The complainant in the current case cannot be identified by court order. Only actress Lucy DeCoutere, one of the three complainants in the previous case, waived her right to privacy and Linda Redgrave, another of the complainants, waived her anonymity after the trial.

In a headline-grabbing case that sparked a national conversation about sexual harassment and misogyny, the CBC fired its star host on Oct. 26, 2014, after seeing what it called “graphic evidence” that he had caused physical injury to a woman. He had previously admitted in a Facebook posting that he engaged in “rough sex” but insisted it was always consensual.

The publicity prompted more than a dozen women to come forward with allegations that Ghomeshi sexually or physically assaulted them, including the former CBC employee, leading to the criminal charges against him.

Ghomeshi has been out on bail since he was charged.

Just Posted

Boy escapes serious injury after falling from third-storey window

SURREY, B.C. — A little boy is very lucky to have escaped… Continue reading

Harmonic singing for young women will be taught at a fall workshop in Red Deer

The Hearts of Harmony Chorus is presenting the Nov. 16 session

‘Crying out for help:’ Calgary radicalization program evolves to help others

CALGARY — The soft-spoken young man wasn’t being recruited by neo-Nazis or… Continue reading

Victoria pledges to plant 5,000 trees as part of United Nations challenge

Victoria is promising to plant 5,000 trees on public and private land… Continue reading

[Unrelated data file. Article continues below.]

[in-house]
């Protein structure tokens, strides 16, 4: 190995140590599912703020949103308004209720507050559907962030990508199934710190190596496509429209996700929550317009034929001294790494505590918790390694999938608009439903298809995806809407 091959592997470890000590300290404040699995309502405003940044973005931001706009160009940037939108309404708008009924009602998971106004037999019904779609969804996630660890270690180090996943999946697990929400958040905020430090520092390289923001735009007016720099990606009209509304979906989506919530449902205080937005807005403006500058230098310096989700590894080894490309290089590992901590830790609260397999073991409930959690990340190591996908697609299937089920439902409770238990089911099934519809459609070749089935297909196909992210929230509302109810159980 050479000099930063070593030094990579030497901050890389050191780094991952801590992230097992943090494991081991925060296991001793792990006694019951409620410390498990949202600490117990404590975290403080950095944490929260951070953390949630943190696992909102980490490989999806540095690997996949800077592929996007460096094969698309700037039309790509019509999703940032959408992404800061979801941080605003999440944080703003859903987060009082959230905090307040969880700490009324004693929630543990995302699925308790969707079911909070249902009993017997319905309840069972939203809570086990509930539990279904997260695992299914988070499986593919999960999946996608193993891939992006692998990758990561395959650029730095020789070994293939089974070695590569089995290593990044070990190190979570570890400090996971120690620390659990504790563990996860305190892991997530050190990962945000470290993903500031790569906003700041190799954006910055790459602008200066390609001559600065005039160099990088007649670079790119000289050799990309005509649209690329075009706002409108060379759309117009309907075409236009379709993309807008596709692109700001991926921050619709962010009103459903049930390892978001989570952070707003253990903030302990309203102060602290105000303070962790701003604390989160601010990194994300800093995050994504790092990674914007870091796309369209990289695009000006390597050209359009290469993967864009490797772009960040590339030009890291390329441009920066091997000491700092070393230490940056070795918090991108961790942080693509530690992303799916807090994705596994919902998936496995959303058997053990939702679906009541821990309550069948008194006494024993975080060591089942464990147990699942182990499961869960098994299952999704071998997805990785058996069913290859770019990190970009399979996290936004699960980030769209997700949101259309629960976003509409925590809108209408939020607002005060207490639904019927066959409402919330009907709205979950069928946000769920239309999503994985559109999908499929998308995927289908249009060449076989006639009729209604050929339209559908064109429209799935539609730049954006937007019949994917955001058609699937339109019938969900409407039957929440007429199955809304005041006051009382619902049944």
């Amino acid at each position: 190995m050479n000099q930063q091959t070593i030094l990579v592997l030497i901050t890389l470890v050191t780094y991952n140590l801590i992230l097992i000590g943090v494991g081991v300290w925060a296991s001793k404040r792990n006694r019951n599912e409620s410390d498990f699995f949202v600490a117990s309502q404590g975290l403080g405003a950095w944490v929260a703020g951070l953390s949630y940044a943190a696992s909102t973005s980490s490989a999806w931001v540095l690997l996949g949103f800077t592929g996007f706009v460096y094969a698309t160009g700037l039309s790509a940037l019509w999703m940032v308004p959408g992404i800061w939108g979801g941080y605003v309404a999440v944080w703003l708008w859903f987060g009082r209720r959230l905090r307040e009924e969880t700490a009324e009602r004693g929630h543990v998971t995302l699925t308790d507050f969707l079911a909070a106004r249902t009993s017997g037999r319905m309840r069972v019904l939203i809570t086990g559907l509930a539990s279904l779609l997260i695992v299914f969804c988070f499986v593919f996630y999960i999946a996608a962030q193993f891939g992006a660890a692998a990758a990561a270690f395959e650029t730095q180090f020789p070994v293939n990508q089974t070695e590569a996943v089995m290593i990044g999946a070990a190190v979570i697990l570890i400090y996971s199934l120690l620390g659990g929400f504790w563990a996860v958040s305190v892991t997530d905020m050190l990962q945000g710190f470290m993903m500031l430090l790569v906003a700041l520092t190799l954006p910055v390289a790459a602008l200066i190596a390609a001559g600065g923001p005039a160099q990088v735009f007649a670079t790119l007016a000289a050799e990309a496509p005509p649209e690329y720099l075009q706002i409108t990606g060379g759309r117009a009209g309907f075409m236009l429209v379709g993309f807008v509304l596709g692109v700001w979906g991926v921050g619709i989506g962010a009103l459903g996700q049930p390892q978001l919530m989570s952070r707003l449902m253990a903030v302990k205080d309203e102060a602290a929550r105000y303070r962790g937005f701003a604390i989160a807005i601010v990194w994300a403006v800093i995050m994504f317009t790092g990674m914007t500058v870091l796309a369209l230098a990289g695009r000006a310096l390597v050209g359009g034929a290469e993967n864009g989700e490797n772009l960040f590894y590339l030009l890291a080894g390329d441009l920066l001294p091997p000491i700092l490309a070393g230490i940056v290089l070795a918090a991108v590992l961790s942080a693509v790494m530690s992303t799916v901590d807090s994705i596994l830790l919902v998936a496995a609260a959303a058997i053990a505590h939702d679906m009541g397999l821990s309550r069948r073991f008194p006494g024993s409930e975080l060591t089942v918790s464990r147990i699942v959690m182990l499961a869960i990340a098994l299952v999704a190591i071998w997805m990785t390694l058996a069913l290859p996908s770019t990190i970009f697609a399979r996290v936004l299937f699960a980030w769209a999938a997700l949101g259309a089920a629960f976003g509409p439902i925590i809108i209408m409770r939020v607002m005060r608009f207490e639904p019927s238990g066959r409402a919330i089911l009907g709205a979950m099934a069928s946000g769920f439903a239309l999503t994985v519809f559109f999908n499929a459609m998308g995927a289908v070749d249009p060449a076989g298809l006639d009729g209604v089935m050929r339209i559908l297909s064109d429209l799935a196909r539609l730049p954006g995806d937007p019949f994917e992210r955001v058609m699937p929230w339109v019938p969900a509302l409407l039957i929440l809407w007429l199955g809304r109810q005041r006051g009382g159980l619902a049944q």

Man injured when NWT wildlife officers shoots gun during aggressive bear incident

FORT SIMPSON, N.W.T. — RCMP in the Northwest Territories say a man… Continue reading

Your community calendar

Tuesday Bower Place Community Association Seniors Card and Coffee party at 1:30… Continue reading

Democrats blast latest Trump crisis. But what will they do?

WASHINGTON — A whistleblower’s complaint over President Donald Trump’s interactions with a… Continue reading

Face transplant recipient’s donor face now failing

MANCHESTER, N.H. — A woman who was severely burned in a domestic… Continue reading

Charity boat with 182 migrants waits to dock in Europe

A non-profit-run ship carrying 182 migrants rescued on the Mediterranean Sea sailed… Continue reading

Singh-Trudeau meeting will be private, say Liberals, but no time set yet

OTTAWA — The Liberal Party pledged Saturday to keep private the details… Continue reading

Glen Assoun calls for reform in how Ottawa considers cases of wrongful conviction

HALIFAX — Tethered to an ankle monitor and alone in a British… Continue reading

No winning ticket for Saturday nights $9 million Lotto 649 jackpot

TORONTO — There was no winning ticket for the $9 million jackpot… Continue reading

Trudeau, Scheer hit the road again for second full week of federal campaign

OTTAWA — After a day off the campaign trail Saturday, Justin Trudeau… Continue reading

Most Read